Neuquén Group

Almost the whole extent of the Neuquén Group is exposed between Lake Los Barreales and the bend of the Neuquén River in the center of this photo.
To the lower left of the lake, a swath of light yellowish sandstones of the group's Huincul Formation are visible.

The Neuquén Group is a group of geologic formations found in Argentina. Rocks in the Neuquén Group fall within the Cenomanian to early Campanian stages of the Late Cretaceous Period, about 100 million to 80 million years in age. It overlies the older Lohan Cura Formation and is itself overlain by the younger Allen Formation of the Malargüe Group, separated from both by unconformities.

Deposits have been located in the provinces of Río Negro, Neuquén, and Mendoza. Although several different types of environments are represented in various sections of the Neuquén Group, the dominant regime is alluvial deposition. Many dinosaurs and other fossils have been discovered in these sediments.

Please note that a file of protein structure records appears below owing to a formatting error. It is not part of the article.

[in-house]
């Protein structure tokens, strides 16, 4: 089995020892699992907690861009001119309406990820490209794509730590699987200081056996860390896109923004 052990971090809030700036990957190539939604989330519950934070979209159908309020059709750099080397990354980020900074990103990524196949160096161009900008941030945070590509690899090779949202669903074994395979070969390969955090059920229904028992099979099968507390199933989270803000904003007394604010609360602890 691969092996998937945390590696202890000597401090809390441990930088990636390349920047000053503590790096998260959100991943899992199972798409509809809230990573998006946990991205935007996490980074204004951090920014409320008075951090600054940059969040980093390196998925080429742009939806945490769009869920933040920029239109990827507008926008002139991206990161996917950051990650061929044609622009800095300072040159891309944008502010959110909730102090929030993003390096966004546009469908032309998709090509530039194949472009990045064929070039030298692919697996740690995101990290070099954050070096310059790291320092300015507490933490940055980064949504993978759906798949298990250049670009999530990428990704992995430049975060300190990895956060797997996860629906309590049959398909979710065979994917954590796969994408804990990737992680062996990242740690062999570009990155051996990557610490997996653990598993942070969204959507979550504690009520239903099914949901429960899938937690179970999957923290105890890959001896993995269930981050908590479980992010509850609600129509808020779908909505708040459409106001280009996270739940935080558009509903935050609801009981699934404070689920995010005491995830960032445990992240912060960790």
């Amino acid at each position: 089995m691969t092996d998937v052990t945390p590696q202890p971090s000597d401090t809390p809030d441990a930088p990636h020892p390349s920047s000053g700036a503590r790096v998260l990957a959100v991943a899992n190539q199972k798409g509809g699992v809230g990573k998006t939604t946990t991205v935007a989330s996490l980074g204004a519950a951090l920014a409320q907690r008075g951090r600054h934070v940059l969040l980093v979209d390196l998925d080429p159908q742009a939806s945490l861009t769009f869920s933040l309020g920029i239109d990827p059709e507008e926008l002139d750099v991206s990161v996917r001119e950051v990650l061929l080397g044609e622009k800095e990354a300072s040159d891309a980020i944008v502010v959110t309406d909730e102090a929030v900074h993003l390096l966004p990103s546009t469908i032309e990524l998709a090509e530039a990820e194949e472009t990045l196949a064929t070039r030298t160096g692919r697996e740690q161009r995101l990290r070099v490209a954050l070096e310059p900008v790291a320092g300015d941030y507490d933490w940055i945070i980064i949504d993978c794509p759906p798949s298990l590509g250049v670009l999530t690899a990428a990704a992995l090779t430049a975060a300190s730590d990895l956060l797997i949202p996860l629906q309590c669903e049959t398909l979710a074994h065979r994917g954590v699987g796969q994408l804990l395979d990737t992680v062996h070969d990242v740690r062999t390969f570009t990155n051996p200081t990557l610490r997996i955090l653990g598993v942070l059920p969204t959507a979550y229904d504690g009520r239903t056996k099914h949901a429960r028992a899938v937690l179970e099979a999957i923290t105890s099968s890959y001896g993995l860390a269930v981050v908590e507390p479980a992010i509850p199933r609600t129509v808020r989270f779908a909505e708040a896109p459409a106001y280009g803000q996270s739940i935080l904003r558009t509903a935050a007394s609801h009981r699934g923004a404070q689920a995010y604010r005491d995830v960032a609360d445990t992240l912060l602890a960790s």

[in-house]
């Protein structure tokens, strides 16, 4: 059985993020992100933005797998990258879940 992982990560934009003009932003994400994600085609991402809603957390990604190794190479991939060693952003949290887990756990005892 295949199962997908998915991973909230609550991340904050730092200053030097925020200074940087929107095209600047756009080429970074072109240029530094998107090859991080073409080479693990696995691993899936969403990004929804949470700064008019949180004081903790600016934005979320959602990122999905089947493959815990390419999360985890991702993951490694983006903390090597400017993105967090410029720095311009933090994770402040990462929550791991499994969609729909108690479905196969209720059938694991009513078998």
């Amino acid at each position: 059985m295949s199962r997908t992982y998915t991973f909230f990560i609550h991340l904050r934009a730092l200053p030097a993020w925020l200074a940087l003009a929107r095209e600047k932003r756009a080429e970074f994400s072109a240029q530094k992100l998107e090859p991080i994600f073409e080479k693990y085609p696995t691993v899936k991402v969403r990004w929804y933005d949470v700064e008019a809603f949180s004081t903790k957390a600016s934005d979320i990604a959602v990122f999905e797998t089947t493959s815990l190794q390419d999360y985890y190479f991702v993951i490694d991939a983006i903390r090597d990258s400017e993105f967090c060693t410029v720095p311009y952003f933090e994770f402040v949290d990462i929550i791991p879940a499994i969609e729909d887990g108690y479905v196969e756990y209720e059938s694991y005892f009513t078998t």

There are seven formations within the Neuquén Group. These are divided into three subgroups named after major rivers in the area. In some works, the subgroups themselves are treated as formations and what usually is considered to be the formations as mere members of these. However, particularly in the Río Limay Subgroup, the formations are clearly composed of very distinct rocks.[1]

Neuquén Group strata, ordered from youngest to oldest

South of Añelo, taking the road between Lake Los Barreales and the Neuquén River will provide splendid views on the successively younger formations, starting with the Cerro Lisandro Formation to the lake's northwest, and finally crossing the Anacleto Formation about 35 km down the road near the lake's eastern tip. The older strata are exposed south of Lake Los Barreales.[1]

See also


  1. 1 2 Sánchez et al. (2006)


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